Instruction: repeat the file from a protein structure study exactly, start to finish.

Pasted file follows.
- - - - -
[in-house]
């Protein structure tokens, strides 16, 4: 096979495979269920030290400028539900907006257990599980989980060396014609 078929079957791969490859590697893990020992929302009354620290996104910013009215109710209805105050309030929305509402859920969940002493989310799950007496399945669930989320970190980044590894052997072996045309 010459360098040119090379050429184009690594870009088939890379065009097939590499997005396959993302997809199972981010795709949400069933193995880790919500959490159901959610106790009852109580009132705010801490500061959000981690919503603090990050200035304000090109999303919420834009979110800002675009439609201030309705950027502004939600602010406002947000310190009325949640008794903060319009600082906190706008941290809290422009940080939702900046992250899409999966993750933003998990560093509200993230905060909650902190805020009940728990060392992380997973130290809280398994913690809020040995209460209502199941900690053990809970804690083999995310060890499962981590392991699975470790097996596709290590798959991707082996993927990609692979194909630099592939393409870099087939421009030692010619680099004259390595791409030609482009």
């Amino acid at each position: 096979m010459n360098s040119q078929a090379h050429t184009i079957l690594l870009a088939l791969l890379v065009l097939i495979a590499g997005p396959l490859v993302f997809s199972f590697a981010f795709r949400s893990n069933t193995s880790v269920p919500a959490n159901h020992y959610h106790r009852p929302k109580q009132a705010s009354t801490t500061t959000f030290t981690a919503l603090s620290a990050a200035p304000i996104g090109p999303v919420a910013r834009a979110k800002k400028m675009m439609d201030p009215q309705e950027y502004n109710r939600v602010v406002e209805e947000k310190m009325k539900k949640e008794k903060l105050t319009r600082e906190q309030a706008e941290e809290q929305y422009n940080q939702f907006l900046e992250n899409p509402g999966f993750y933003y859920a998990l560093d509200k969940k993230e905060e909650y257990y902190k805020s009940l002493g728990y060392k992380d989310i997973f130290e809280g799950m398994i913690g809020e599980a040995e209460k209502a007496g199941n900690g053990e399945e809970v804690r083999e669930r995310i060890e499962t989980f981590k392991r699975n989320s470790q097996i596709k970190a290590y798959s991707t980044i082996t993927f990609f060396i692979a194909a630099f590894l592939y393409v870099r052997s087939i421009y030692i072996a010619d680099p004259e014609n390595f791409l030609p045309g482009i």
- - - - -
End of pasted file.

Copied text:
[in-house]
């Protein structure tokens, strides 16, 4: 096979495979269920030290400028539900907006257990599980989980060396014609 078929079957791969490859590697893990020992929302009354620290996104910013009215109710209805105050309030929305509402859920969940002493989310799950007496399945669930989320970190980044590894052997072996045309 010459360098040119090379050429184009690594870009088939890379065009097939590499997005396959993302997809199972981010795709949400069933193995880790919500959490159901959610106790009852109580009132705010801490500061959000981690919503603090990050200035304000090109999303919420834009979110800002675009439609201030309705950027502004939600602010406002947000310190009325949640008794903060319009600082906190706008941290809290422009940080939702900046992250899409999966993750933003998990560093509200993230905060909650902190805020009940728990060392992380997973130290809280398994913690809020040995209460209502199941900690053990809970804690083999995310060890499962981590392991699975470790097996596709290590798959991707082996993927990609692979194909630099592939393409870099087939421009030692010619680099004259390595791409030609482009």
């Amino acid at each position: 096979m010459n360098s040119q078929a090379h050429t184009i079957l690594l870009a088939l791969l890379v065009l097939i495979a590499g997005p396959l490859v993302f997809s199972f590697a981010f795709r949400s893990n069933t193995s880790v269920p919500a959490n159901h020992y959610h106790r009852p929302k109580q009132a705010s009354t801490t500061t959000f030290t981690a919503l603090s620290a990050a200035p304000i996104g090109p999303v919420a910013r834009a979110k800002k400028m675009m439609d201030p009215q309705e950027y502004n109710r939600v602010v406002e209805e947000k310190m009325k539900k949640e008794k903060l105050t319009r600082e906190q309030a706008e941290e809290q929305y422009n940080q939702f907006l900046e992250n899409p509402g999966f993750y933003y859920a998990l560093d509200k969940k993230e905060e909650y257990y902190k805020s009940l002493g728990y060392k992380d989310i997973f130290e809280g799950m398994i913690g809020e599980a040995e209460k209502a007496g199941n900690g053990e399945e809970v804690r083999e669930r995310i060890e499962t989980f981590k392991r699975n989320s470790q097996i596709k970190a290590y798959s991707t980044i082996t993927f990609f060396i692979a194909a630099f590894l592939y393409v870099r052997s087939i421009y030692i072996a010619d680099p004259e014609n390595f791409l030609p045309g482009i």